City superintendent interviews open to public
Three finalists for City of Grant’s city superintendent will be interviewed in a special meeting on Wednesday, Feb. 6.
The interviews, which will be open to the public, will begin at 4 p.m. in the distance learning room at Perkins County High School.
Candidates include Patricia Jimenez of Grant, Brenda Ketcham of Ogallala and Phillip Robinette of Kingsport, Tennessee.
Schmitt was excited to announce the plans to install an Automated Weather Observation System (AWOS) at the airport.
“This is a huge plus for our city. AWOS will allow more medical people to come into town, Flight for Life, more businesses can fly in personnel. It’s just a huge benefit all-around,” said Schmitt.
A project the city has been attempting for over 10 years is expected to run seamlessly once federal government approval is received. But with the recent shutdown, this is taking longer than planned.
Most of the system will be paid for through a Federal Aviation Administration (FAA) grant, with $25,000 being paid for by the city.
City Engineer Tom Werblow presented the one- and six-year street plan, which the council approved.
Werblow explained that none of the projects are mandatory, but have to be on the plan to be completed.
Three streets included in the plans to replace the existing asphalt with concrete are Hancock from Fifth to Sixth, Fourth from Hall to Mitchem and Fifth from Central to Lincoln. Public Works Gary Beckler suggested visiting these three streets and deciding which to complete based on the budget since a street sweeper was not purchased as planned.
Council member Andrea Brueggeman said she receives the most complaints about Road 328, Central Avenue from Highway 23 South to city limits. Concreting the street is in the one- and six- year street plan. Brueggeman questioned if it was a plan they could execute, or if streets in town should take priority.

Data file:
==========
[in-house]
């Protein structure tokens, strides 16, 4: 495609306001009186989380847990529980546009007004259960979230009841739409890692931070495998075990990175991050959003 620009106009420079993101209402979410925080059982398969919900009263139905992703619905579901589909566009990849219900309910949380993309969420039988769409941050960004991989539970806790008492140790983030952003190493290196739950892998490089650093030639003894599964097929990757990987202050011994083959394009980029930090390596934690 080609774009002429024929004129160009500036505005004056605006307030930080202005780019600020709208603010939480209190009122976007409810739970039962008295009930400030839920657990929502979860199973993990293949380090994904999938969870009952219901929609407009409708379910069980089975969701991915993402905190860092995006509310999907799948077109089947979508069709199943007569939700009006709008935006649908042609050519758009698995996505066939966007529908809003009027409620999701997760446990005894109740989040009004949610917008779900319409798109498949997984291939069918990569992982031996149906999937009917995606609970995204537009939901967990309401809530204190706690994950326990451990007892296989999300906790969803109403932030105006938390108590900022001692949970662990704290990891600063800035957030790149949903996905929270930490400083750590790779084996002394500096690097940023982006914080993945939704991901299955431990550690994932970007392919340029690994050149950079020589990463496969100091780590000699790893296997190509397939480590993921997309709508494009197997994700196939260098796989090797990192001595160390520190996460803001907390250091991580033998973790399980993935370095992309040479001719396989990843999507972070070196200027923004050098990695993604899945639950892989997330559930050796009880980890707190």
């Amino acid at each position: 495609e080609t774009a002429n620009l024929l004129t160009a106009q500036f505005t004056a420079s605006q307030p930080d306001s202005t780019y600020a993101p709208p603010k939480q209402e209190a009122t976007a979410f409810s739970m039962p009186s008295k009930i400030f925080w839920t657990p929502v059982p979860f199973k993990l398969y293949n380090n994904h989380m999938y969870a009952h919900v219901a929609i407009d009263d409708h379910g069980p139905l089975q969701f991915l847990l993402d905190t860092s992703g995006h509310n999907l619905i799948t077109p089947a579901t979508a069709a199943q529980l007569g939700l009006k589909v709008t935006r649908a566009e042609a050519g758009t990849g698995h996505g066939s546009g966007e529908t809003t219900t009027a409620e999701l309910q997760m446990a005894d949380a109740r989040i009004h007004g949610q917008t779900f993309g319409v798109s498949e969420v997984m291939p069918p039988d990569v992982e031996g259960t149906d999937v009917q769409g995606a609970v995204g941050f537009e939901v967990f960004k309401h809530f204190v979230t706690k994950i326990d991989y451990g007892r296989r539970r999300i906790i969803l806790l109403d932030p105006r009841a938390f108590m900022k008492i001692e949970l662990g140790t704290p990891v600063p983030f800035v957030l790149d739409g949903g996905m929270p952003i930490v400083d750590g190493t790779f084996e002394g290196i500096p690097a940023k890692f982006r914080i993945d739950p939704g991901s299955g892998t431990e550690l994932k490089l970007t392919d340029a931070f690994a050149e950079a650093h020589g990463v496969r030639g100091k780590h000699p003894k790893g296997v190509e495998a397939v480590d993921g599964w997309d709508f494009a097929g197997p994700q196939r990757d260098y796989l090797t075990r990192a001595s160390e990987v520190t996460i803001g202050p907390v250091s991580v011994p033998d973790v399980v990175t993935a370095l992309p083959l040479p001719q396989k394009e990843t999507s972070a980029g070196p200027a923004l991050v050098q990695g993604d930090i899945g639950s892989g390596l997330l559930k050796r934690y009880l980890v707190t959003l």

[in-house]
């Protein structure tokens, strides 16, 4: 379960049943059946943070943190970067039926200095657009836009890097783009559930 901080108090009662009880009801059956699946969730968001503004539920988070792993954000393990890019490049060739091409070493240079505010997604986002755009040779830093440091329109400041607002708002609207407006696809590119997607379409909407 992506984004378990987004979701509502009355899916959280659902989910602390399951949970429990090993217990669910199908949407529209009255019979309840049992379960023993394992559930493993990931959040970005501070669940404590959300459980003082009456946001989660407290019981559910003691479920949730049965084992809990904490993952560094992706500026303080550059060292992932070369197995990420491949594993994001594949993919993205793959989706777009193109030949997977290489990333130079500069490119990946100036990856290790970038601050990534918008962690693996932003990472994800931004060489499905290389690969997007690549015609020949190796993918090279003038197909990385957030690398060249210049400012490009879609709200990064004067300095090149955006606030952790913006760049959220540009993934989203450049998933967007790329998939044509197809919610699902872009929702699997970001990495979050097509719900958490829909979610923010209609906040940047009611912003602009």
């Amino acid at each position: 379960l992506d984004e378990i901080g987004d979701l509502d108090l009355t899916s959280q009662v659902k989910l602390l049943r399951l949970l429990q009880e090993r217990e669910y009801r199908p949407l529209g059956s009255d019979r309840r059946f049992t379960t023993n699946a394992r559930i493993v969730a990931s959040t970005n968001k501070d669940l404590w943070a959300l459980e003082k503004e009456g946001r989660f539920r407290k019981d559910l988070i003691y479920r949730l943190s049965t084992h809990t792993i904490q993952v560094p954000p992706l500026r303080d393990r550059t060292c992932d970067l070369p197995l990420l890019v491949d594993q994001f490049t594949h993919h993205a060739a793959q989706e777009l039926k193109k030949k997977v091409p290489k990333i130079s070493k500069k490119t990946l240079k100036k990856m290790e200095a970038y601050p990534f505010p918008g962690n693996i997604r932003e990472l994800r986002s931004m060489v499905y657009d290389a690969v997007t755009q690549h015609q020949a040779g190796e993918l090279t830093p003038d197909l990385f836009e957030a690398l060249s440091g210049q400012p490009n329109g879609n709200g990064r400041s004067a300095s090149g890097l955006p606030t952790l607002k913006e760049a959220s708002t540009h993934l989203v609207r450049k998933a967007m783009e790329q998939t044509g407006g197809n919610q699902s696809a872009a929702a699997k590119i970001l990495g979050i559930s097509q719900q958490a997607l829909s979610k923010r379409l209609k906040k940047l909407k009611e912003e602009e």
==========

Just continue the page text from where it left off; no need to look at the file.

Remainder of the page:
Beckler said they patched and armor coated it last year and it’s been holding well so far, but it won’t work forever. Part of it is still gravel.
Councilman Matt Greenwood said there is only one residence on the road, which he feels does not justify the cost of the project.
Sheriff Jim Brueggeman resigned his position on the city’s board of health. His spouse, council member Andrea Brueggeman, became a member of the board of health when elected city council president in December. Nebraska State Statute requires the city council president serve on the board of health.
“The purpose of my resignation is solely to avoid any potential conflicts of interest and suppress the appearance of any impropriety by us serving on the same board,” stated Jim in his resignation letter.
He expressed interest in serving on other boards and serving on the board of health in the future.
Tobin Buchanan, vice president of public finance with First National Capital Markets, was to speak on the pool bond ordinance but was unable to attend due to weather.
City Clerk/Treasurer Jessie Faber completed the first reading of the ordinance, which authorizes the issuance, sale and delivery of general obligation pool bonds in an aggregate principal amount not to exceed $2.4 million to pay the costs of constructing and equipping a new swimming pool and related facilities.
• The council unanimously approved Jim Bryant to the housing board and Dick Thurin to the planning commission.
• Greenwood raised several concerns and proposed changes on the proposed recodified municipal code book scheduled to be approved at the March 12 meeting.
Robert Engel was hired as the new public works assistant, replacing Randy Heinemann. He began Friday, Jan. 25.